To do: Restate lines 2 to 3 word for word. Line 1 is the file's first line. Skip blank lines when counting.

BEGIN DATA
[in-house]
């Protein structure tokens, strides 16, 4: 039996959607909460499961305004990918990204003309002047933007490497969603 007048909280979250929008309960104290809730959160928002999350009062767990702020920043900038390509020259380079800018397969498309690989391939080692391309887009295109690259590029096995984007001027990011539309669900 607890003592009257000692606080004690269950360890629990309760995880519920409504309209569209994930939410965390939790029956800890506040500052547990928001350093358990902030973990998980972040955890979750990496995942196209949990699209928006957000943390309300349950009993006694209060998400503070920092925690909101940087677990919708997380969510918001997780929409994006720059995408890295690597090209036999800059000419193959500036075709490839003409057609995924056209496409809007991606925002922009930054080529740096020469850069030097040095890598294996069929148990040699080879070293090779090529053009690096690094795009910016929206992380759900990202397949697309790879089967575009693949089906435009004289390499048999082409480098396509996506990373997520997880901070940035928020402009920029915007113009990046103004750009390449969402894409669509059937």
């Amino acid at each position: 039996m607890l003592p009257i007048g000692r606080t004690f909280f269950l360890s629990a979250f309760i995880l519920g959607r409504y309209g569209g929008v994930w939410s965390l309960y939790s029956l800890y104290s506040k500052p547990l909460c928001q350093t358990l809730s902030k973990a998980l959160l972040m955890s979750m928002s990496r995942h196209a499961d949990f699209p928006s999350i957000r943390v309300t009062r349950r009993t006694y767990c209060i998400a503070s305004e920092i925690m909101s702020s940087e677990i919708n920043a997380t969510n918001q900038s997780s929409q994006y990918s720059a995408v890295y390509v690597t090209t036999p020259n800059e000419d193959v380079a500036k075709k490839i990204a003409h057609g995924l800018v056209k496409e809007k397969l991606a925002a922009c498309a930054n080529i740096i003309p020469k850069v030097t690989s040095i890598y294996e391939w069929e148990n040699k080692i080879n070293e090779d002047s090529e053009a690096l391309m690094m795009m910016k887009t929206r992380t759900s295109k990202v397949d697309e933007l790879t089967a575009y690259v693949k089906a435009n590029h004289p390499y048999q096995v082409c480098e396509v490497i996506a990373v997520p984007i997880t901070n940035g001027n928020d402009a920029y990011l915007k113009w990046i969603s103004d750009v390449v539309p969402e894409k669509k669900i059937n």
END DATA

């Protein structure tokens, strides 16, 4: 039996959607909460499961305004990918990204003309002047933007490497969603 007048909280979250929008309960104290809730959160928002999350009062767990702020920043900038390509020259380079800018397969498309690989391939080692391309887009295109690259590029096995984007001027990011539309669900 607890003592009257000692606080004690269950360890629990309760995880519920409504309209569209994930939410965390939790029956800890506040500052547990928001350093358990902030973990998980972040955890979750990496995942196209949990699209928006957000943390309300349950009993006694209060998400503070920092925690909101940087677990919708997380969510918001997780929409994006720059995408890295690597090209036999800059000419193959500036075709490839003409057609995924056209496409809007991606925002922009930054080529740096020469850069030097040095890598294996069929148990040699080879070293090779090529053009690096690094795009910016929206992380759900990202397949697309790879089967575009693949089906435009004289390499048999082409480098396509996506990373997520997880901070940035928020402009920029915007113009990046103004750009390449969402894409669509059937």
């Amino acid at each position: 039996m607890l003592p009257i007048g000692r606080t004690f909280f269950l360890s629990a979250f309760i995880l519920g959607r409504y309209g569209g929008v994930w939410s965390l309960y939790s029956l800890y104290s506040k500052p547990l909460c928001q350093t358990l809730s902030k973990a998980l959160l972040m955890s979750m928002s990496r995942h196209a499961d949990f699209p928006s999350i957000r943390v309300t009062r349950r009993t006694y767990c209060i998400a503070s305004e920092i925690m909101s702020s940087e677990i919708n920043a997380t969510n918001q900038s997780s929409q994006y990918s720059a995408v890295y390509v690597t090209t036999p020259n800059e000419d193959v380079a500036k075709k490839i990204a003409h057609g995924l800018v056209k496409e809007k397969l991606a925002a922009c498309a930054n080529i740096i003309p020469k850069v030097t690989s040095i890598y294996e391939w069929e148990n040699k080692i080879n070293e090779d002047s090529e053009a690096l391309m690094m795009m910016k887009t929206r992380t759900s295109k990202v397949d697309e933007l790879t089967a575009y690259v693949k089906a435009n590029h004289p390499y048999q096995v082409c480098e396509v490497i996506a990373v997520p984007i997880t901070n940035g001027n928020d402009a920029y990011l915007k113009w990046i969603s103004d750009v390449v539309p969402e894409k669509k669900i059937n």